Monday, October 19, 2009

It's All In the Texture: Methanol Fuel Cell Catalysis

MIT, JIST, and BNL researchers have combined to advance the cause of methanol fuel cells by devising a textured platinum fuel cell electrode.
A team of researchers from MIT, the Japan Institute of Science and Technology, and Brookhaven National Laboratory have found that changing the surface texture of platinum used in a methanol fuel cell electrode—specifically, creating nano surface steps instead of using a smooth surface—can significantly increase the catalytic activity.

In a paper published online 13 October in the Journal of the American Chemical Society, they show a linear relationship between the intrinsic activity and the amounts of surface steps. Increasing surface steps on Pt nanoparticles of ~2 nm led to enhanced intrinsic activity up to 200% (current normalized to Pt surface area) for electro-oxidation of methanol.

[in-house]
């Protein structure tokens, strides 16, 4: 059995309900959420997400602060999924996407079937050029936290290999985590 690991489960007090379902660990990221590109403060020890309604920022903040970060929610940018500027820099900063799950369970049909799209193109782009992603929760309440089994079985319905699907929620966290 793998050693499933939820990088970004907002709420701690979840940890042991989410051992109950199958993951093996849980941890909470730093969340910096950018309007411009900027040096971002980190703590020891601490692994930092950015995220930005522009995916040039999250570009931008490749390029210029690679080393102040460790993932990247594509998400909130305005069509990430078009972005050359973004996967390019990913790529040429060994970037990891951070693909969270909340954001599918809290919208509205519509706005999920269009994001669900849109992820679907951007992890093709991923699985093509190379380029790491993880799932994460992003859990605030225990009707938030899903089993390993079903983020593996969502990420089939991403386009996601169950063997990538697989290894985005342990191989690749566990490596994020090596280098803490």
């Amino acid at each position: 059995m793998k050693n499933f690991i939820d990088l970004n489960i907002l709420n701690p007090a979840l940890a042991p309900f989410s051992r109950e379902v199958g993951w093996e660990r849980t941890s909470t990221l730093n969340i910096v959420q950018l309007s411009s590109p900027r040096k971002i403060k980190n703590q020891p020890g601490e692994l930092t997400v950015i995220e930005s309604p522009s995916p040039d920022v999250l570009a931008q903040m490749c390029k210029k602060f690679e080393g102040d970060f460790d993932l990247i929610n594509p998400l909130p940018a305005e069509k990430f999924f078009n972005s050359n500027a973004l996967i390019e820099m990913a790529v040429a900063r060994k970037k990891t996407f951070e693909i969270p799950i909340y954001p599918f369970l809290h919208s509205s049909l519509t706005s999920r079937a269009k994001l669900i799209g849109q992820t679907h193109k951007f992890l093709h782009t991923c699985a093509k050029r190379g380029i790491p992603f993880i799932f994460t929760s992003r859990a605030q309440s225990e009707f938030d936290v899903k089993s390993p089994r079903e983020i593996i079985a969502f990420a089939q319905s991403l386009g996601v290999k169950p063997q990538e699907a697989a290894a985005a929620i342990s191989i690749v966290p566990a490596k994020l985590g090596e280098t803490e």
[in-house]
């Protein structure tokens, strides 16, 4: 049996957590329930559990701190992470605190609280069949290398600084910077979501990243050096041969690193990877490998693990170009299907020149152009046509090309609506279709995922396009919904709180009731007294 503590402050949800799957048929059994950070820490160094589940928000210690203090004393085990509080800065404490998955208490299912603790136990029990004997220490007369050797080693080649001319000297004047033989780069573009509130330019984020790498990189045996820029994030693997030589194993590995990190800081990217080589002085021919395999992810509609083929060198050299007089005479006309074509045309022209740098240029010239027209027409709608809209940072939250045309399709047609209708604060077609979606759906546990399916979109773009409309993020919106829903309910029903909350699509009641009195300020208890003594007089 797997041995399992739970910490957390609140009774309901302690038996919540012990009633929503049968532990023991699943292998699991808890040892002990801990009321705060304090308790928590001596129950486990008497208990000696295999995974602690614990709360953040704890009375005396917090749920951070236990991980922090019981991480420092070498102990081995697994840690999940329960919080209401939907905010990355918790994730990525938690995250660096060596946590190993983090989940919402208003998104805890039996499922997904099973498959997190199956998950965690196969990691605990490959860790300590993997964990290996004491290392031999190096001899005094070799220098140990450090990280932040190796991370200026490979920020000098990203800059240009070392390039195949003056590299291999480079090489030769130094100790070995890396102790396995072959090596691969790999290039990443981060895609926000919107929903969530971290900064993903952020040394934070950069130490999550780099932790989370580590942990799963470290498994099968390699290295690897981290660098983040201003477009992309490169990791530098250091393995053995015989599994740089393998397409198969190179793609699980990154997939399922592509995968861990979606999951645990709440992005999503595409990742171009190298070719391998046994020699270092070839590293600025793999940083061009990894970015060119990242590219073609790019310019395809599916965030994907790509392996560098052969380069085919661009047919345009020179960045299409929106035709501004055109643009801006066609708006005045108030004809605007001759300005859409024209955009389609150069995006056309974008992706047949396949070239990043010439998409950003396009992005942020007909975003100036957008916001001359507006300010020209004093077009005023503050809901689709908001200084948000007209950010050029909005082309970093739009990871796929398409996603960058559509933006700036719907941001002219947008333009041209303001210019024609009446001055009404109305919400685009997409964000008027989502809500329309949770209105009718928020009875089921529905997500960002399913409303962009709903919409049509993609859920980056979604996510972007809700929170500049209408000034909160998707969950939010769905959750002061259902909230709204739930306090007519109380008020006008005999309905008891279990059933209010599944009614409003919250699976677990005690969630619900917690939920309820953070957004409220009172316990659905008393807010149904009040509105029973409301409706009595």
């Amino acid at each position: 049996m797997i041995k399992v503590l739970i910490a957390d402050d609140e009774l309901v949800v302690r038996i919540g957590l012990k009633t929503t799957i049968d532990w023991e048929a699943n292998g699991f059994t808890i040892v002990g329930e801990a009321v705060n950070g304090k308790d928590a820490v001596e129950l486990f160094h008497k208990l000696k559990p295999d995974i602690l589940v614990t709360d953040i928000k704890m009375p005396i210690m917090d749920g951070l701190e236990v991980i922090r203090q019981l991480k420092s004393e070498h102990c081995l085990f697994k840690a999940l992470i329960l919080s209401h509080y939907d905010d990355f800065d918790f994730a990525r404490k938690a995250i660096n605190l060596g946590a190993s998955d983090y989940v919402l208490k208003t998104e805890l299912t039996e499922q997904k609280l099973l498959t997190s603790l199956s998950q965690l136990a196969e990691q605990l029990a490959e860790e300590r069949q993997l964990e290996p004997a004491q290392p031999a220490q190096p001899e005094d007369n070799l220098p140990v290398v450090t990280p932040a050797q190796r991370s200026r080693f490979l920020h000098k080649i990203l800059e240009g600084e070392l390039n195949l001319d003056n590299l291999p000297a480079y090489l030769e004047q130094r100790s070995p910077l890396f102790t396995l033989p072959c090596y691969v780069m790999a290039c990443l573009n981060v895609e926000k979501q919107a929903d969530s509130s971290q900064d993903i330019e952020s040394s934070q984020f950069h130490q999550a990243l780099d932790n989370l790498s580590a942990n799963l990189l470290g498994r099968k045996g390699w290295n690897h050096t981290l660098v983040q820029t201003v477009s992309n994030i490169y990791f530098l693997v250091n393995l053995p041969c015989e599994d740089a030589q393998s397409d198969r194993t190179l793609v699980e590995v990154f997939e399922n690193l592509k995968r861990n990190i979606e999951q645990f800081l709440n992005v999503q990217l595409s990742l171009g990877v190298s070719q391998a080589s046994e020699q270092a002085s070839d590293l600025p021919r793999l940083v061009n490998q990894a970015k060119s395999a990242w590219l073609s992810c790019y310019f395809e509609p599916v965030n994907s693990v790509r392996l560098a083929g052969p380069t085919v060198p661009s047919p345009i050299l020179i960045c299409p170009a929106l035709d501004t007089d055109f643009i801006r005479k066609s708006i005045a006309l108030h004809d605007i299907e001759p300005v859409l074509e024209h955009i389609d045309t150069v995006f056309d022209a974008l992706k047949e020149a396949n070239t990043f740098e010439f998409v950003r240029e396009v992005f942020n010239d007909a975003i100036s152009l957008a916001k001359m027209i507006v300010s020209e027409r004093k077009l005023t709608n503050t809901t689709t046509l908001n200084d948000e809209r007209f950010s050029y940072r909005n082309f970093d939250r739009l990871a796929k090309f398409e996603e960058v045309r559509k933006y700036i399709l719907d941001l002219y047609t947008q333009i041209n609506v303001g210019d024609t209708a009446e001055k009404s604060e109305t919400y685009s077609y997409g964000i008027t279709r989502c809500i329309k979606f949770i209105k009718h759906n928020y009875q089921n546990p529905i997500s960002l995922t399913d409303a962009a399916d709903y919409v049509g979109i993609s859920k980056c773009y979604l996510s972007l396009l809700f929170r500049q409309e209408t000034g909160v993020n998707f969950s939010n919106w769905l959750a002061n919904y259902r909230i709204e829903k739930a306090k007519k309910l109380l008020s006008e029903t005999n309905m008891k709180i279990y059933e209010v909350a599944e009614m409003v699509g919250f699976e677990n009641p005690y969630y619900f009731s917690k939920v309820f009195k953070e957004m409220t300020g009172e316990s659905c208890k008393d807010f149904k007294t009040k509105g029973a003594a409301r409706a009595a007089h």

The researchers believe that further development of these surface structures could end up producing far greater increases, yielding more electric current for a given amount of platinum. _GCC
Such an approach may seem intuitively obvious to those who understand the relationship between surface area and catalytic activity, but I suppose highly specialised researchers take more time to realise the obvious.

Regardless, methanol fuel cells are potentially one of the most important advances in the race to develop alternatives to fossil fuel transportation and electricity. The sooner they are perfected the better.

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